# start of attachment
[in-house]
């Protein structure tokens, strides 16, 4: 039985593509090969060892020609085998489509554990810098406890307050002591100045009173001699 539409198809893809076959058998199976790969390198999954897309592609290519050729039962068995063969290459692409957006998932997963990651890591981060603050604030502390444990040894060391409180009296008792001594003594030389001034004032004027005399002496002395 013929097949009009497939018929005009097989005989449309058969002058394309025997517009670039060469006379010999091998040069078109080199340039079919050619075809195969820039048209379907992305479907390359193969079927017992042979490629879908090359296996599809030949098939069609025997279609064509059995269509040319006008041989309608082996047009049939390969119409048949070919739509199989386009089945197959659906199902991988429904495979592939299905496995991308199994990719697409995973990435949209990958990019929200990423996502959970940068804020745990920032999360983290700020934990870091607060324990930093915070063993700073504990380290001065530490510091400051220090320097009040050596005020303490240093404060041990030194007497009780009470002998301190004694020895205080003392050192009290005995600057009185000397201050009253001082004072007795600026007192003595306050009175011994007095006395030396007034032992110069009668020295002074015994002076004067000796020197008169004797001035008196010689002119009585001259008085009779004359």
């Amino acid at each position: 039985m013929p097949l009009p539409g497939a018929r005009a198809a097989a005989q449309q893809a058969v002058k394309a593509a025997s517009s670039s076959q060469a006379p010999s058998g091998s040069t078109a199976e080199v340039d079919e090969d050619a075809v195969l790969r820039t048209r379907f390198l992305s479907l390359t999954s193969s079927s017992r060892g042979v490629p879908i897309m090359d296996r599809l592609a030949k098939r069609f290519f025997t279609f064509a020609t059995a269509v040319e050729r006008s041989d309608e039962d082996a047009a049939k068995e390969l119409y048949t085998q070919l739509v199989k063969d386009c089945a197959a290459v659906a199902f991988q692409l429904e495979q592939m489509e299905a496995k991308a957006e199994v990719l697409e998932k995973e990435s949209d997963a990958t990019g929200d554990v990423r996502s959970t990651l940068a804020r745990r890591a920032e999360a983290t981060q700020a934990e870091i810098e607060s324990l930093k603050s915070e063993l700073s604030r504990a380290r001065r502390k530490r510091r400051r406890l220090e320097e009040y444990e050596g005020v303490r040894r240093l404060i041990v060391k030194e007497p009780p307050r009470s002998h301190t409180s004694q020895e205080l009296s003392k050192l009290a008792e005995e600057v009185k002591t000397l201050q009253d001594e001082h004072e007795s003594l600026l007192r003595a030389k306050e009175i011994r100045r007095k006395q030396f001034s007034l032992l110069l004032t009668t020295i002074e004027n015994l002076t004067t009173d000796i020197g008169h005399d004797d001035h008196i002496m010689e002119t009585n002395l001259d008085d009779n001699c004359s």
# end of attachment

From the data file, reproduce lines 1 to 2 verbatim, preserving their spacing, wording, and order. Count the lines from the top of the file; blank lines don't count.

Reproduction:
[in-house]
């Protein structure tokens, strides 16, 4: 039985593509090969060892020609085998489509554990810098406890307050002591100045009173001699 539409198809893809076959058998199976790969390198999954897309592609290519050729039962068995063969290459692409957006998932997963990651890591981060603050604030502390444990040894060391409180009296008792001594003594030389001034004032004027005399002496002395 013929097949009009497939018929005009097989005989449309058969002058394309025997517009670039060469006379010999091998040069078109080199340039079919050619075809195969820039048209379907992305479907390359193969079927017992042979490629879908090359296996599809030949098939069609025997279609064509059995269509040319006008041989309608082996047009049939390969119409048949070919739509199989386009089945197959659906199902991988429904495979592939299905496995991308199994990719697409995973990435949209990958990019929200990423996502959970940068804020745990920032999360983290700020934990870091607060324990930093915070063993700073504990380290001065530490510091400051220090320097009040050596005020303490240093404060041990030194007497009780009470002998301190004694020895205080003392050192009290005995600057009185000397201050009253001082004072007795600026007192003595306050009175011994007095006395030396007034032992110069009668020295002074015994002076004067000796020197008169004797001035008196010689002119009585001259008085009779004359």